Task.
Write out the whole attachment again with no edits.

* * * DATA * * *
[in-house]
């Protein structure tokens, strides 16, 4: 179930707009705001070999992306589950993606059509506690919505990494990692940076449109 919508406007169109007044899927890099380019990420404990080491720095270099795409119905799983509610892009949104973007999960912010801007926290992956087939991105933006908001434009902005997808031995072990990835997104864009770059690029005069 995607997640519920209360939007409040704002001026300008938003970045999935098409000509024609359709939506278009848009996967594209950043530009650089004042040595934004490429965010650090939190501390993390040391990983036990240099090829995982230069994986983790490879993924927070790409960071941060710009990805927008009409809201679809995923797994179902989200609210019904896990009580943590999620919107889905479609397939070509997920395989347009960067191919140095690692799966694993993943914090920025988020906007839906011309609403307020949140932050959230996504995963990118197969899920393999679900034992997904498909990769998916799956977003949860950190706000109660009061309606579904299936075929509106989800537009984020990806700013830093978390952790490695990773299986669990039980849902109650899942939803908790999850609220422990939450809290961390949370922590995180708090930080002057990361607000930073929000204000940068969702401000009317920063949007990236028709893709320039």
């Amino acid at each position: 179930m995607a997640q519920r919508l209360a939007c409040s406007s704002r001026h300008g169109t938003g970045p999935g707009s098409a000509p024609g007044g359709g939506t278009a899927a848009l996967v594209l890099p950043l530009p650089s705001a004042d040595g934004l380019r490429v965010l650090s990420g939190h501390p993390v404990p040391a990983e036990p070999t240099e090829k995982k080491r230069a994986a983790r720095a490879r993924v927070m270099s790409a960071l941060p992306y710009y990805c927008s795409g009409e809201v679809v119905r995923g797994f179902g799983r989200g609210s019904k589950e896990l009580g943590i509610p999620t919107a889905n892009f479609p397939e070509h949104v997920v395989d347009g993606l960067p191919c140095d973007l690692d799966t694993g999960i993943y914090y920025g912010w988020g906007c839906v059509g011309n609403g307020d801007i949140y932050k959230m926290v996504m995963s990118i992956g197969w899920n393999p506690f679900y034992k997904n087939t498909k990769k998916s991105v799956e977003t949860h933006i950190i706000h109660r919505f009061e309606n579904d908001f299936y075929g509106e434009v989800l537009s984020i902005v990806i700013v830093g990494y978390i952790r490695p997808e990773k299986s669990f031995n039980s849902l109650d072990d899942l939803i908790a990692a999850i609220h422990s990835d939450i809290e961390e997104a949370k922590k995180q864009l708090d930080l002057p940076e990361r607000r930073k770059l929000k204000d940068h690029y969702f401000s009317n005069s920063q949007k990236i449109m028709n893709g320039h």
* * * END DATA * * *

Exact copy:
[in-house]
């Protein structure tokens, strides 16, 4: 179930707009705001070999992306589950993606059509506690919505990494990692940076449109 919508406007169109007044899927890099380019990420404990080491720095270099795409119905799983509610892009949104973007999960912010801007926290992956087939991105933006908001434009902005997808031995072990990835997104864009770059690029005069 995607997640519920209360939007409040704002001026300008938003970045999935098409000509024609359709939506278009848009996967594209950043530009650089004042040595934004490429965010650090939190501390993390040391990983036990240099090829995982230069994986983790490879993924927070790409960071941060710009990805927008009409809201679809995923797994179902989200609210019904896990009580943590999620919107889905479609397939070509997920395989347009960067191919140095690692799966694993993943914090920025988020906007839906011309609403307020949140932050959230996504995963990118197969899920393999679900034992997904498909990769998916799956977003949860950190706000109660009061309606579904299936075929509106989800537009984020990806700013830093978390952790490695990773299986669990039980849902109650899942939803908790999850609220422990939450809290961390949370922590995180708090930080002057990361607000930073929000204000940068969702401000009317920063949007990236028709893709320039």
């Amino acid at each position: 179930m995607a997640q519920r919508l209360a939007c409040s406007s704002r001026h300008g169109t938003g970045p999935g707009s098409a000509p024609g007044g359709g939506t278009a899927a848009l996967v594209l890099p950043l530009p650089s705001a004042d040595g934004l380019r490429v965010l650090s990420g939190h501390p993390v404990p040391a990983e036990p070999t240099e090829k995982k080491r230069a994986a983790r720095a490879r993924v927070m270099s790409a960071l941060p992306y710009y990805c927008s795409g009409e809201v679809v119905r995923g797994f179902g799983r989200g609210s019904k589950e896990l009580g943590i509610p999620t919107a889905n892009f479609p397939e070509h949104v997920v395989d347009g993606l960067p191919c140095d973007l690692d799966t694993g999960i993943y914090y920025g912010w988020g906007c839906v059509g011309n609403g307020d801007i949140y932050k959230m926290v996504m995963s990118i992956g197969w899920n393999p506690f679900y034992k997904n087939t498909k990769k998916s991105v799956e977003t949860h933006i950190i706000h109660r919505f009061e309606n579904d908001f299936y075929g509106e434009v989800l537009s984020i902005v990806i700013v830093g990494y978390i952790r490695p997808e990773k299986s669990f031995n039980s849902l109650d072990d899942l939803i908790a990692a999850i609220h422990s990835d939450i809290e961390e997104a949370k922590k995180q864009l708090d930080l002057p940076e990361r607000r930073k770059l929000k204000d940068h690029y969702f401000s009317n005069s920063q949007k990236i449109m028709n893709g320039h």